HAYIDION The Prizmah Journal
The Advice Booth: Cultivating Volunteers: The ABCs
We are a small school in a small community with limited staff. We rely heavily on our volunteers for support. It seems like the same people keep showing up, and I am afraid we are wearing out our volunteers and their goodwill. What should we do?
You are not alone, and the issue of effectively engaging volunteers is not unique to small schools, though perhaps felt most acutely, especially in small communities. The good news is that there are successful strategies you can use. You can keep the current volunteers you have excited about their commitment. At the same time, you can cultivate a cadre of new volunteers to join the force and ensure that you and your staff are supported in your work. A little planning and effort can go a long way.
First, follow the simple rule of ABC: always be cultivating. Don’t wait until you need a new PTO president or someone to lead your school’s fundraiser to start the search. Always be on the lookout for new talent and train your current volunteers to talent spot. We learn about the hidden talents of our parent body by engaging our families and broader community in conversation about their passions and in meaningful work. This is also one of the ways we make people feel a part of our community.
Understanding why your volunteers are choosing to dedicate their time, and knowing their talents and areas of expertise so you can use their time well, are critical to developing long-term commitment and ensuring you can place them in positions that will engage them.
Provide new volunteers with a smooth transition. Make sure there is a simple process to onboard volunteers and that they have the tools they need to do their job well. Do they know whom to go to if they have a question? Do they have the names of the people they will work with? Are they aware of the tools and resources that are at their disposal? Investing the time to explain procedures upfront will pay dividends in the future. Consider implementing a shadow opportunity to learn how to run events.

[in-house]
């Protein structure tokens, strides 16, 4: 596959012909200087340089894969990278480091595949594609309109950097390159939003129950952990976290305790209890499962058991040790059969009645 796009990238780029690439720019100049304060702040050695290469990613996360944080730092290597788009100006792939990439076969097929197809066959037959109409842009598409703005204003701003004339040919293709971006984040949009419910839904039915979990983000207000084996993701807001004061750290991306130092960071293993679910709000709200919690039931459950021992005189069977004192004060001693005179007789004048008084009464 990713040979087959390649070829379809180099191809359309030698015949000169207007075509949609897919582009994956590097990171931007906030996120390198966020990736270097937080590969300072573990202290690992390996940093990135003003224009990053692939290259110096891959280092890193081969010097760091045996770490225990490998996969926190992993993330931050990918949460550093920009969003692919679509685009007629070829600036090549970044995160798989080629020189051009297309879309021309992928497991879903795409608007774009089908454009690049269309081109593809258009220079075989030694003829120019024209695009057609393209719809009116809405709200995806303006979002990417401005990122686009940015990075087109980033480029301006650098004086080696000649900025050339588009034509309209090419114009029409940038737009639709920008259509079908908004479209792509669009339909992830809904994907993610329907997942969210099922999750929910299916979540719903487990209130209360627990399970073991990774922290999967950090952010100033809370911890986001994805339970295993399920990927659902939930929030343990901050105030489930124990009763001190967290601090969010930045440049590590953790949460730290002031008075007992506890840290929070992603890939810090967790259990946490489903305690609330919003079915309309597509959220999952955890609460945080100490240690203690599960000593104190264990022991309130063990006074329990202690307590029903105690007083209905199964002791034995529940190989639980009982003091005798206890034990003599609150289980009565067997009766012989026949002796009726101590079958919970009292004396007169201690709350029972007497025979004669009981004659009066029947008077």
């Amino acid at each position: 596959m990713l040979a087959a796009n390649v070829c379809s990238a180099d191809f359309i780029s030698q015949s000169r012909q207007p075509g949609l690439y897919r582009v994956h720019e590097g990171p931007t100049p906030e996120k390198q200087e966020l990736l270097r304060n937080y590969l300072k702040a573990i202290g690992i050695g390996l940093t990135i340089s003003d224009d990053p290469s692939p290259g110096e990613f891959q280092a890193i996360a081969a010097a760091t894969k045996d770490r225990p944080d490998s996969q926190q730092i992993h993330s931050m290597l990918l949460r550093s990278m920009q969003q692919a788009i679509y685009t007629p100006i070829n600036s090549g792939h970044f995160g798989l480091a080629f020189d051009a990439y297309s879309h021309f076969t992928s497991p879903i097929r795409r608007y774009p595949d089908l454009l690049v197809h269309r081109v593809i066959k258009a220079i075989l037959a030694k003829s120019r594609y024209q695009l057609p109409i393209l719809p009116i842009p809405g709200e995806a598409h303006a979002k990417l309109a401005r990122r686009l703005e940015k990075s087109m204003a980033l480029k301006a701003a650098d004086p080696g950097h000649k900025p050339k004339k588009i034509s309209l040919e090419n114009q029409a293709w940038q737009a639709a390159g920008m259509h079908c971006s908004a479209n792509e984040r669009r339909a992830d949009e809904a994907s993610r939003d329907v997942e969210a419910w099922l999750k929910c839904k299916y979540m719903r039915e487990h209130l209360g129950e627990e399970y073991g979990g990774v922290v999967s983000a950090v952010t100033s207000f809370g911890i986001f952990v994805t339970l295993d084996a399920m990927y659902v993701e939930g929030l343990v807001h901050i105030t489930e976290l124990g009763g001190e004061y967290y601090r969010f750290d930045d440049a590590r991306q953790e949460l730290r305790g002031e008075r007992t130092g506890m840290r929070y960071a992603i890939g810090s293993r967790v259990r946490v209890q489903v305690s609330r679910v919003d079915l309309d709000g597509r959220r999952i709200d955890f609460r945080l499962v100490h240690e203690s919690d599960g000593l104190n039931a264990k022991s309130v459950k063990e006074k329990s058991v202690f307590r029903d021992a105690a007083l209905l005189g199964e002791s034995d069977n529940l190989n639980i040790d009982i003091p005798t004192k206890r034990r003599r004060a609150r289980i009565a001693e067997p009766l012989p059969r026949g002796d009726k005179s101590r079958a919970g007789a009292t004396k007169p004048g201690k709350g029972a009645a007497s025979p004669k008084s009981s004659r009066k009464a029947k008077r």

Next, consider the variety and flexibility of volunteer positions. Do you have multiple ways for volunteers to engage? Your parent body likely includes both people available during traditional working hours as well as those with less flexible schedules. Offering opportunities for both groups of parents is an important way to communicate that you understand their needs and that everyone’s contributions matter.
Sweat the small stuff. Asking volunteers about their family, paying attention to detail and following up remind volunteers that you care about them and their commitment. When they feel acknowledged and part of a community, volunteers sense the positive impact they are making on the organization.
Volunteering is often a social experience. Think about the ways you can help veteran and new volunteers get to know one another and share social interactions outside of school events.
Volunteers want to feel they have contributed meaningfully, and that they are accomplishing and finding success with their work. Think about what you can do in advance to ensure their time is used well. Their satisfaction at a job well done is one way to build opportunities for future engagement.
Encourage volunteers to seek support when needed. The idea isn’t for volunteers to have all the answers when they start. Volunteers should feel welcome to ask questions, seek clarity and request assistance when needed.
And finally, think about how you show appreciation to your volunteers and check in regularly with them. We all benefit most from feedback and gratitude that is specific and genuine, and not a general thank you. Make sure there is an opportunity for volunteers to give their feedback as well, and engage them in the evaluation process after an event.
Volunteers are critical to the success of our schools; their contributions make all the difference. We engage volunteers to support the work, but the real reason we rely so heavily on our volunteers is to ensure we are building community one person, one program, one event at a time.
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What parents and teachers need is support from administrators who are willing to challenge the conventional wisdom.......
The articles in this issue begin with a recognition of the difference and legitimacy of summer experiences, their necessity for the personal, social and spiritual development of children. At the same time, day schools conceive of themselves as model worlds that students are meant to take with them throughout the year and throughout their lives. Authors explore creative ideas for layering the educational and spiritual goals of school with the activities and environments of summer camp and downtime. Other pieces describe ways for various day school stakeholders to use the quiet summer months to prepare for their work during the school year.
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